Carefully read the following guidelines before submitting course reviews to TGC Tours
5 Star Badge of Approval: The best of the best courses. They do not have to be flawless (no course is), but they should be close to it, and have no major flaws at all. This honor should be hard to get. All proposed courses need to be approved by at least one other TGCT Admin.
4.5-4.75: These courses may have one or two flaws that are significant enough that they do not warrant a 5 star badge. Still, these courses are highly recommended, and are locks for our tours.
4.0-4.25: These courses have a lot of great attributes and are above average quality, enough to be recommended. They may have a few holes that are a little tricked up. They may have one or two too many blind tee shots. Still, overall, they are very playable and will provide a lot of fun for the community. These courses are good candidates for tour play, especially if one or two of the more medium-ish flaws can be easily corrected and the course republished.
3.5-3.75: Courses in this range might be lacking detail, have “water ribbons” around surface brushes, or have a few too many blind shots or overly sloping greens. These courses are trickier, but not unplayable. This is what I would consider the average golf course put out on TGC Tours. Probably a few too many pinched landing zones and unsculpted bunkers. You can tell the effort was put in, and the designer probably just needed to put a few more hours into it, or a second opinion from a more experienced designer before publishing. This is going to be borderline as to whether or not we recommend the course.
3.0-3.25: Much like courses in the range above, just more of the issues. This is more of a “feel” thing than science at this point. Courses that we rate below 3.5 we are saying “not recommended,” so be sure which side of the fence you are on. Would you play this course again by choice? If the answer is no, it’s probably below a 3.5 and belongs in this category or below.
2.0-2.75: These are courses we would never recommend. Obviously autogenerated surfaces. They need a lot of work, have way too much trickery, or have glitches/flaws that make them unplayable. High FPS Chug on every hole falls into this category, as well. These are courses we would not want to have our member waste their time playing.
Consider the guidelines below when rating:
1. Playability and Difficulty - How difficult is the course for the average-to-good player?
Playability is more important than difficulty. Obviously, a more difficult course does not necessarily mean a better one, but we definitely want to give a higher base rating to courses that provide a good, fair challenge because it likely means a more interesting and fun-to-replay design.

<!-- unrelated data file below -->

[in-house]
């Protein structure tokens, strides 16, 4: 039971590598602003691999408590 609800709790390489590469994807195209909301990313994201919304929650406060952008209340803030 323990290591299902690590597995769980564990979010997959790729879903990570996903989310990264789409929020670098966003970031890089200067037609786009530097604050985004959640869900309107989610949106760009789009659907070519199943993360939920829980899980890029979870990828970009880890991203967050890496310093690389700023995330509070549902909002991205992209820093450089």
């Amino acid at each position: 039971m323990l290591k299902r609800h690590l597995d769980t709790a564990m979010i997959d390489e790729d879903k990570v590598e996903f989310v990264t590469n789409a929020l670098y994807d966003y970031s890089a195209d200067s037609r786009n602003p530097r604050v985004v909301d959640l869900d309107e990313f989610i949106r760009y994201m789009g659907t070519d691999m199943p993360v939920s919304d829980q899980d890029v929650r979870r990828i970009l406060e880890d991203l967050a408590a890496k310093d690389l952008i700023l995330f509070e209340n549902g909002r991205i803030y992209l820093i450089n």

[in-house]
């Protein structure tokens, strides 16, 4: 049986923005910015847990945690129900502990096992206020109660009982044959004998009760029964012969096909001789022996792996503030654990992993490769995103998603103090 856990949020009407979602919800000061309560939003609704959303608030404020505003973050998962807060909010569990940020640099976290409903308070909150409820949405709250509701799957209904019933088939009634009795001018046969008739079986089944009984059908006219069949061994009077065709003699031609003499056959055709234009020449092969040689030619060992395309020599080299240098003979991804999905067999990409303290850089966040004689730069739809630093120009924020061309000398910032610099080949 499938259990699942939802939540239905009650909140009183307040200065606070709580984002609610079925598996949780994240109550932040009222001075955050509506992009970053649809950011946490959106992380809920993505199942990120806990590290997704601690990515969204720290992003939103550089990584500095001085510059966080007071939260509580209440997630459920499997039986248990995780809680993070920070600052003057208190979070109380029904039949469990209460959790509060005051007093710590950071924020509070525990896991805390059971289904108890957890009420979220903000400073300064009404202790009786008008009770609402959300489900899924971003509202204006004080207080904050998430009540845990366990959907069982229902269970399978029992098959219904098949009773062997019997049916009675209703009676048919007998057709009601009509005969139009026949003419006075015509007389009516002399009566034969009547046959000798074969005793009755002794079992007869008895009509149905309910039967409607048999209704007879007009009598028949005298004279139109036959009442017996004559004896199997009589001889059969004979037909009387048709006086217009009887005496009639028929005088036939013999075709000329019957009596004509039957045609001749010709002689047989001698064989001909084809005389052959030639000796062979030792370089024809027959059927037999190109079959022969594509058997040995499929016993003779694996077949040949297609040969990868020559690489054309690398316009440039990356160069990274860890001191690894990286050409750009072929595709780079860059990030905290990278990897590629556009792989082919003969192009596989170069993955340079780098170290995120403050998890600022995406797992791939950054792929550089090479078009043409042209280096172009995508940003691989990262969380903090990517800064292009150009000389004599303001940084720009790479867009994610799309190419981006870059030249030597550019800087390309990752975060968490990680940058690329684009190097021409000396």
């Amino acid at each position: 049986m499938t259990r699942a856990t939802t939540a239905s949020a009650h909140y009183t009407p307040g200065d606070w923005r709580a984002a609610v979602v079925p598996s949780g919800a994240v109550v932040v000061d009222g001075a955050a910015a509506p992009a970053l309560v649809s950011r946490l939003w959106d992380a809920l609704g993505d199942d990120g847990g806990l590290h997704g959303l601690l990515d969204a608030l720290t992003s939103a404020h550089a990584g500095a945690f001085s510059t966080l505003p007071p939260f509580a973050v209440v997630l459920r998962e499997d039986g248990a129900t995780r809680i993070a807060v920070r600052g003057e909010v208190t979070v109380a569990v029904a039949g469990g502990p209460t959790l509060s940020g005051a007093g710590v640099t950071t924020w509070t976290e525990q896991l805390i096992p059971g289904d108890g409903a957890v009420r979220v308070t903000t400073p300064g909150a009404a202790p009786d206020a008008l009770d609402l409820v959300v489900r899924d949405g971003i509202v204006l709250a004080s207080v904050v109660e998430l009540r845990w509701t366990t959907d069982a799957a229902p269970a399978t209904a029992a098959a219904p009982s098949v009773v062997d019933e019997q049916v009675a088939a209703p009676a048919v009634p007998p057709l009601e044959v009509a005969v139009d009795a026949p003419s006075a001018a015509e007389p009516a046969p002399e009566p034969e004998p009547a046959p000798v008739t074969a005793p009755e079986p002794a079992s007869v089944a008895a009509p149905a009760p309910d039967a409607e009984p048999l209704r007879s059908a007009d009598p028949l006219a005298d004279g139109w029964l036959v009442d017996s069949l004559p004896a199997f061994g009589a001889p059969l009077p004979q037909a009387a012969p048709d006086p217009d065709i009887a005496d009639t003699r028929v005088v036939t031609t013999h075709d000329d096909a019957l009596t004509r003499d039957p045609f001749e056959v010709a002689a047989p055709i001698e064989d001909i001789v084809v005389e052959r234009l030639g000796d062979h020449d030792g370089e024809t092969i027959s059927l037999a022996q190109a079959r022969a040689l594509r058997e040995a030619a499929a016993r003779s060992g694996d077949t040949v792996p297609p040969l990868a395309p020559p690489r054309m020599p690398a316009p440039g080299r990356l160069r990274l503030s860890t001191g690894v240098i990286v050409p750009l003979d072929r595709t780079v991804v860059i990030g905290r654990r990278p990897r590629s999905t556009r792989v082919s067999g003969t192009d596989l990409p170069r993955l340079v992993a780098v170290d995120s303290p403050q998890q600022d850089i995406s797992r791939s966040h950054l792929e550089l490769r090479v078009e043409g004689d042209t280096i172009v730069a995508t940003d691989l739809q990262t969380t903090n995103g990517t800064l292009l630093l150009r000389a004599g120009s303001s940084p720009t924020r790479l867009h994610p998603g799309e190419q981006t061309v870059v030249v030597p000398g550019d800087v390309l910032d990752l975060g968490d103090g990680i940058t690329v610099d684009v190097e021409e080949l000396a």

Where does the difficulty come from?
ii. Elevation changes
iii. Wind (or potential for wind combined with hole features)
iv. Width of Fairways
v. Size of greens
vi. Firmness of course
vii. Speed of greens
viii. Fairway and green undulations/uneven lies
ix. Thickness of rough/presence of light rough
x. Trickery (dock points off of rating for any or all of these)
1. Pin locations on severe side-hill slopes
2. Trees blocking fairway, splitting fairway (more than one hole or in unplayable ways)
3. Excessive bunkers/bunkers severely constricting landing areas
4. Excessive water danger
Frame Rate Challenge – Is every system going to be able to play this course without frame rate chugging?
Is the FPS Chug easily fixable by removing planted objects without changing the overall look/feel of the golf course?
We only want to endorse courses that we are fairly certain will play well across all platforms.
Beauty – Is this course beautiful enough and interesting enough to make the player want to play all four rounds of the tournament without getting bored?
Where does the beauty come from?
iv. Strategically placed trees, grasses, water
v. General flow of the golf course from hole to hole
Who is the designer, and what does their body of work look like?
Try to view each course in a vacuum as much as possible, but also consider whether the designer is continually improving with each effort. By rewarding better courses, it will encourage designers to continue to put forth great courses, which we will always need more of.
Intangible catch-all category
Is the course "fun?"
Does the course "make sense"/"flow?"
Are there any holes that just "don't fit" with the rest of the course?
Would you recommend this course to a friend?
How has the community responded to this course on the forum, if applicable?
Does this course remind you of a real life course that gets played on the PGA tour?